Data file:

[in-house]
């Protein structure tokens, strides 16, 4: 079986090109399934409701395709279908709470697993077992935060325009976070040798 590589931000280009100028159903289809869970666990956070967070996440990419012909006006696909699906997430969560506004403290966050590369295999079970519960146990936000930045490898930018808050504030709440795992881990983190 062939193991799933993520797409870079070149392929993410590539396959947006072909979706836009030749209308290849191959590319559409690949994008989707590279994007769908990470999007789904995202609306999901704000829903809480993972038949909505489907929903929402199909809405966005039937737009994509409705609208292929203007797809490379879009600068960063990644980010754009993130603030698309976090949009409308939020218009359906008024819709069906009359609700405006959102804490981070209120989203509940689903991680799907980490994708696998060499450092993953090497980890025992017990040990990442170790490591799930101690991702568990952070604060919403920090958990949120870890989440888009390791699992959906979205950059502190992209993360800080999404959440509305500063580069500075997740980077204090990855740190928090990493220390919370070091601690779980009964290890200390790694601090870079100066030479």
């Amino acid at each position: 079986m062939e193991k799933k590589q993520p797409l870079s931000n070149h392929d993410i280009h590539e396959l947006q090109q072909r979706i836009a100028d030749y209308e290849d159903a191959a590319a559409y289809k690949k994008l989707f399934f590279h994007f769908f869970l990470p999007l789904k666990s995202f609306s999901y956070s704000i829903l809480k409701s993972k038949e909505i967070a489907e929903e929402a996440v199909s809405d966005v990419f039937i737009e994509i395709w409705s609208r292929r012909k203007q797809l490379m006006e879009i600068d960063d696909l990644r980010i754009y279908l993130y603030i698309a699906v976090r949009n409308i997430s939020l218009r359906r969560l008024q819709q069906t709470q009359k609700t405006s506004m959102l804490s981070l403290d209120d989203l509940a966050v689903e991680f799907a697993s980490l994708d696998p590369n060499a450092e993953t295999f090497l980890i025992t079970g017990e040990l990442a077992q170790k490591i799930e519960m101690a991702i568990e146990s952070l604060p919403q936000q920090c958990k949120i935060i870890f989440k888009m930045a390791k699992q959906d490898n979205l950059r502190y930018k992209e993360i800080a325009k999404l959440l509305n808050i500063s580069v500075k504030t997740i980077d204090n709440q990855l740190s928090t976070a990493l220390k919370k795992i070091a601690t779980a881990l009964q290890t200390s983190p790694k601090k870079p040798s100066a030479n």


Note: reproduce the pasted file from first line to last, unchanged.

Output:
[in-house]
């Protein structure tokens, strides 16, 4: 079986090109399934409701395709279908709470697993077992935060325009976070040798 590589931000280009100028159903289809869970666990956070967070996440990419012909006006696909699906997430969560506004403290966050590369295999079970519960146990936000930045490898930018808050504030709440795992881990983190 062939193991799933993520797409870079070149392929993410590539396959947006072909979706836009030749209308290849191959590319559409690949994008989707590279994007769908990470999007789904995202609306999901704000829903809480993972038949909505489907929903929402199909809405966005039937737009994509409705609208292929203007797809490379879009600068960063990644980010754009993130603030698309976090949009409308939020218009359906008024819709069906009359609700405006959102804490981070209120989203509940689903991680799907980490994708696998060499450092993953090497980890025992017990040990990442170790490591799930101690991702568990952070604060919403920090958990949120870890989440888009390791699992959906979205950059502190992209993360800080999404959440509305500063580069500075997740980077204090990855740190928090990493220390919370070091601690779980009964290890200390790694601090870079100066030479």
């Amino acid at each position: 079986m062939e193991k799933k590589q993520p797409l870079s931000n070149h392929d993410i280009h590539e396959l947006q090109q072909r979706i836009a100028d030749y209308e290849d159903a191959a590319a559409y289809k690949k994008l989707f399934f590279h994007f769908f869970l990470p999007l789904k666990s995202f609306s999901y956070s704000i829903l809480k409701s993972k038949e909505i967070a489907e929903e929402a996440v199909s809405d966005v990419f039937i737009e994509i395709w409705s609208r292929r012909k203007q797809l490379m006006e879009i600068d960063d696909l990644r980010i754009y279908l993130y603030i698309a699906v976090r949009n409308i997430s939020l218009r359906r969560l008024q819709q069906t709470q009359k609700t405006s506004m959102l804490s981070l403290d209120d989203l509940a966050v689903e991680f799907a697993s980490l994708d696998p590369n060499a450092e993953t295999f090497l980890i025992t079970g017990e040990l990442a077992q170790k490591i799930e519960m101690a991702i568990e146990s952070l604060p919403q936000q920090c958990k949120i935060i870890f989440k888009m930045a390791k699992q959906d490898n979205l950059r502190y930018k992209e993360i800080a325009k999404l959440l509305n808050i500063s580069v500075k504030t997740i980077d204090n709440q990855l740190s928090t976070a990493l220390k919370k795992i070091a601690t779980a881990l009964q290890t200390s983190p790694k601090k870079p040798s100066a030479n």